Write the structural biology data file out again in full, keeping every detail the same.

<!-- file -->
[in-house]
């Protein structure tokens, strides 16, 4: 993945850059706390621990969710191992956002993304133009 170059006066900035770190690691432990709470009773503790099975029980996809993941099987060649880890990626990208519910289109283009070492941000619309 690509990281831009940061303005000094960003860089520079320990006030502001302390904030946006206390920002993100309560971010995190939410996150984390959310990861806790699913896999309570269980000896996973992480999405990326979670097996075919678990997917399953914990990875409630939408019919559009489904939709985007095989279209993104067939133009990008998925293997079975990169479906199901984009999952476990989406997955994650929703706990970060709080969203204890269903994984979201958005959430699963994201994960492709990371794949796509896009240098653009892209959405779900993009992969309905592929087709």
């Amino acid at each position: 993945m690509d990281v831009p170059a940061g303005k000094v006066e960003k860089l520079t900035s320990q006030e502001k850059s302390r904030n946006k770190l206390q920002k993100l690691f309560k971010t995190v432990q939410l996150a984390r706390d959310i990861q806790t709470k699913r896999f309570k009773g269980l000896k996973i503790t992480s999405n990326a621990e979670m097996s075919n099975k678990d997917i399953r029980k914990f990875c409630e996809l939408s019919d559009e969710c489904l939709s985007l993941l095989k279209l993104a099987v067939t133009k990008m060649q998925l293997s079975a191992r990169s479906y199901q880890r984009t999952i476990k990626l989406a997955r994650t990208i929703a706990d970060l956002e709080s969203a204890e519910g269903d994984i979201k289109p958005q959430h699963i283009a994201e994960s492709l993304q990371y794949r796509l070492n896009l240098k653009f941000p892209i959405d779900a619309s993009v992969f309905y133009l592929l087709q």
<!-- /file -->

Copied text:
[in-house]
């Protein structure tokens, strides 16, 4: 993945850059706390621990969710191992956002993304133009 170059006066900035770190690691432990709470009773503790099975029980996809993941099987060649880890990626990208519910289109283009070492941000619309 690509990281831009940061303005000094960003860089520079320990006030502001302390904030946006206390920002993100309560971010995190939410996150984390959310990861806790699913896999309570269980000896996973992480999405990326979670097996075919678990997917399953914990990875409630939408019919559009489904939709985007095989279209993104067939133009990008998925293997079975990169479906199901984009999952476990989406997955994650929703706990970060709080969203204890269903994984979201958005959430699963994201994960492709990371794949796509896009240098653009892209959405779900993009992969309905592929087709």
């Amino acid at each position: 993945m690509d990281v831009p170059a940061g303005k000094v006066e960003k860089l520079t900035s320990q006030e502001k850059s302390r904030n946006k770190l206390q920002k993100l690691f309560k971010t995190v432990q939410l996150a984390r706390d959310i990861q806790t709470k699913r896999f309570k009773g269980l000896k996973i503790t992480s999405n990326a621990e979670m097996s075919n099975k678990d997917i399953r029980k914990f990875c409630e996809l939408s019919d559009e969710c489904l939709s985007l993941l095989k279209l993104a099987v067939t133009k990008m060649q998925l293997s079975a191992r990169s479906y199901q880890r984009t999952i476990k990626l989406a997955r994650t990208i929703a706990d970060l956002e709080s969203a204890e519910g269903d994984i979201k289109p958005q959430h699963i283009a994201e994960s492709l993304q990371y794949r796509l070492n896009l240098k653009f941000p892209i959405d779900a619309s993009v992969f309905y133009l592929l087709q």